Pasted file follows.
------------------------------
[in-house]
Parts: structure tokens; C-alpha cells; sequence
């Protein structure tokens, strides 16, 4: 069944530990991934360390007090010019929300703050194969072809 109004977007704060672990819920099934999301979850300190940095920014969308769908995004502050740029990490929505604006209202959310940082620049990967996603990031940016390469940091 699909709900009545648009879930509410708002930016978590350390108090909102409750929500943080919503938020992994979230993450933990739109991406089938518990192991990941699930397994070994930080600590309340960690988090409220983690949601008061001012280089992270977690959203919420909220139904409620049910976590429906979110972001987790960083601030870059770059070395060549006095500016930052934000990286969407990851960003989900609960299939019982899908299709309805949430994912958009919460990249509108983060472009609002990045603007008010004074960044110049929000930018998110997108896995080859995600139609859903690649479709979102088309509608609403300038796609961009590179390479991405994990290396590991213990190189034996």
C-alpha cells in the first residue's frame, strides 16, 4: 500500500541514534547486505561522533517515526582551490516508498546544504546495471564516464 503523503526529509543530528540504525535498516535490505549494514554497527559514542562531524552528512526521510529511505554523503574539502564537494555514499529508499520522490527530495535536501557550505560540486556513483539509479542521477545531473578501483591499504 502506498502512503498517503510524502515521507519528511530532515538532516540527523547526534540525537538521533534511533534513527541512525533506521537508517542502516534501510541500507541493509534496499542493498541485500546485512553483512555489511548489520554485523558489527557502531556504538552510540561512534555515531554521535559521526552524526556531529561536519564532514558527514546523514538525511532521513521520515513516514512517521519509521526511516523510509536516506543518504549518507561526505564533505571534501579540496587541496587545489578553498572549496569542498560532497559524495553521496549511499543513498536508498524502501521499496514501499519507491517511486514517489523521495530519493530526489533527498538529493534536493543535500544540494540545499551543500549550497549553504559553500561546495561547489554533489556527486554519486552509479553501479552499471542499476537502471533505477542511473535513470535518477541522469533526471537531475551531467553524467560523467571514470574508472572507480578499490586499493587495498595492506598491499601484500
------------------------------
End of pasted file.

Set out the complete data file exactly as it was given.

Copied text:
[in-house]
Parts: structure tokens; C-alpha cells; sequence
């Protein structure tokens, strides 16, 4: 069944530990991934360390007090010019929300703050194969072809 109004977007704060672990819920099934999301979850300190940095920014969308769908995004502050740029990490929505604006209202959310940082620049990967996603990031940016390469940091 699909709900009545648009879930509410708002930016978590350390108090909102409750929500943080919503938020992994979230993450933990739109991406089938518990192991990941699930397994070994930080600590309340960690988090409220983690949601008061001012280089992270977690959203919420909220139904409620049910976590429906979110972001987790960083601030870059770059070395060549006095500016930052934000990286969407990851960003989900609960299939019982899908299709309805949430994912958009919460990249509108983060472009609002990045603007008010004074960044110049929000930018998110997108896995080859995600139609859903690649479709979102088309509608609403300038796609961009590179390479991405994990290396590991213990190189034996």
C-alpha cells in the first residue's frame, strides 16, 4: 500500500541514534547486505561522533517515526582551490516508498546544504546495471564516464 503523503526529509543530528540504525535498516535490505549494514554497527559514542562531524552528512526521510529511505554523503574539502564537494555514499529508499520522490527530495535536501557550505560540486556513483539509479542521477545531473578501483591499504 502506498502512503498517503510524502515521507519528511530532515538532516540527523547526534540525537538521533534511533534513527541512525533506521537508517542502516534501510541500507541493509534496499542493498541485500546485512553483512555489511548489520554485523558489527557502531556504538552510540561512534555515531554521535559521526552524526556531529561536519564532514558527514546523514538525511532521513521520515513516514512517521519509521526511516523510509536516506543518504549518507561526505564533505571534501579540496587541496587545489578553498572549496569542498560532497559524495553521496549511499543513498536508498524502501521499496514501499519507491517511486514517489523521495530519493530526489533527498538529493534536493543535500544540494540545499551543500549550497549553504559553500561546495561547489554533489556527486554519486552509479553501479552499471542499476537502471533505477542511473535513470535518477541522469533526471537531475551531467553524467560523467571514470574508472572507480578499490586499493587495498595492506598491499601484500